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  • Cynthia M. Johnson, MA
Publication Type:



(Breast Surgery; Surgery for Breast Cancer; Surgery to Remove a Breast)


A mastectomy is surgery to remove breast tissue. There are two types:

  • Breast conserving:
    • Lumpectomy —The tumor and some normal tissue around it are taken out.
    • Partial mastectomy—Part of the breast that has cancer and some normal tissue around it are taken out. The lymph nodes or the lining of the chest muscle may also be taken out.
  • Breast tissue removal mastectomy types:
    • Simple—The whole breast is taken out. This includes the nipple and areola.
    • Skin sparing—The skin that covers the breast is left except for the nipple and areola. This is like a simple mastectomy. It is done when reconstruction is planned.
    • Modified radical—The whole breast, some lymph nodes in the armpit, and any affected chest muscles are taken out.
    • Radical—The whole breast, lymph nodes, and muscles of the chest wall are taken out (rare).

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Reasons for Procedure

A mastectomy is done to:

  • Treat breast cancer —removes cancer cells and any affected tissue
  • Prevent breast cancer—removes one or both breasts in women with a high risk of getting cancer
  • Treat side effects from a past treatment—some people who have immune system problems may not be able to have radiation therapy

A mastectomy may also be done as a gender affirmation surgery.

Possible Complications

All surgeries have some risk. The doctor will go over some problems that could happen, such as:

  • Excess bleeding
  • Problems from anesthesia, such as wheezing or sore throat
  • Infection
  • Blood clots
  • A buildup of clear fluid in the cut
  • Lymphedema —swelling of the arm caused by a buildup of fluid in lymph nodes

Things that may raise the risk of problems are:

What to Expect

Prior to Procedure

The surgical team may meet with you to talk about:

  • Any allergies you may have
  • Current medicines, herbs, and supplements that you take and whether you need to stop taking them before surgery
  • Fasting before surgery, such as avoiding food or drink after midnight the night before
  • Arranging for a ride to and from surgery


The doctor may give:

Description of the Procedure

For breast conserving surgery, a cut is made at the site of the tumor. The tumor is taken out. A small bit of normal tissue around it is also taken out.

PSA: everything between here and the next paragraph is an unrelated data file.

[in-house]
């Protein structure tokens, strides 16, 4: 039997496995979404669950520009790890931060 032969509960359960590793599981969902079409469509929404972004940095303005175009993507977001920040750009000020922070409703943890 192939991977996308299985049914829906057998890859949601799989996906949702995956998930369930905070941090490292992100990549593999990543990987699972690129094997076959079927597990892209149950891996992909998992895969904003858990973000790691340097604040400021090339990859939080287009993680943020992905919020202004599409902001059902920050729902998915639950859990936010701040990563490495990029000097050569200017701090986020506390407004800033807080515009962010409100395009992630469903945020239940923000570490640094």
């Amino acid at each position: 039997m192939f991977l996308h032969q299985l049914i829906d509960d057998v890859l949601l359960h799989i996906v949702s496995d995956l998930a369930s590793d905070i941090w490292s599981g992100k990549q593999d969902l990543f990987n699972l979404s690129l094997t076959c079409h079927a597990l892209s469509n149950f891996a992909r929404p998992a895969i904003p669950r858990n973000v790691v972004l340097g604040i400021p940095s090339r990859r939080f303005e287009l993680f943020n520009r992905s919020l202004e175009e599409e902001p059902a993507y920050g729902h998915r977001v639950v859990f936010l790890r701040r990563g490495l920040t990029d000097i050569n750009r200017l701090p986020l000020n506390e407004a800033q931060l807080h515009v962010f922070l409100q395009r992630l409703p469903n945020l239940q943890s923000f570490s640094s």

For breast tissue removal surgery, the whole breast and fatty tissue are taken out. The doctor may also need to remove lymph nodes and some chest muscles. Tissue that is taken out will be tested. If you have skin sparing surgery, the skin around the breast will be kept.

The doctor will place a tube to drain blood and fluids. The site will be closed with stitches.

How Long Will It Take?

1 to 3 hours

Will It Hurt?

Anesthesia will prevent pain during surgery. Pain and swelling are common in the first few weeks. Medicine and home care can help.

Average Hospital Stay

The usual length of stay is 1 to 3 days. If you have any problems, you may need to stay longer.

Post-procedure Care

At the Hospital

After the procedure, the staff may give you pain medicine.

During your stay, the hospital staff will take steps to lower your risk of infection, such as:

  • Washing their hands
  • Wearing gloves or masks
  • Keeping your wounds covered

During your stay, you can also take steps to lower your risk of infection, such as:

  • Washing your hands often and reminding visitors and staff to do the same
  • Reminding staff to wear gloves or masks
  • Keeping your wounds covered

At Home

It will take about 4 weeks to fully heal. Physical activity will be limited during this time. You will need to ask for help with daily activities and delay your return to work.

Problems to Look Out For

Call the doctor if you are not getting better or you have problems such as:

  • Signs of infection, such as fever and chills
  • Redness, swelling, or increased pain at the site of the wound
  • Increased bleeding or other leakage from the wound
  • Cough, breathing problems, or chest pain
  • Nausea and vomiting that is severe or that lasts a long time
  • Redness, warmth, swelling, stiffness, or hardness in the arm or hand on the side of the body where the lymph nodes were taken out
  • New or worsening pain and swelling in the feet, calves, or legs
  • Lumps or skin changes in the tissue that is left on mastectomy side
  • Lumps, skin changes, or nipple drainage in remaining breast
  • Symptoms of depression that last at least 2 weeks or longer

If you think you have an emergency, call for medical help right away.





  • Breast cancer in women. EBSCO DynaMed website. Available at:
  • Mastectomy. website. Available at:
  • Surgery for breast cancer. American Cancer Society. Available at:
  • Treatment options. website. Available at:
Last Updated:

This content is reviewed regularly and is updated when new and relevant evidence is made available. This information is neither intended nor implied to be a substitute for professional medical advice. Always seek the advice of your physician or other qualified health provider prior to starting any new treatment or with questions regarding a medical condition.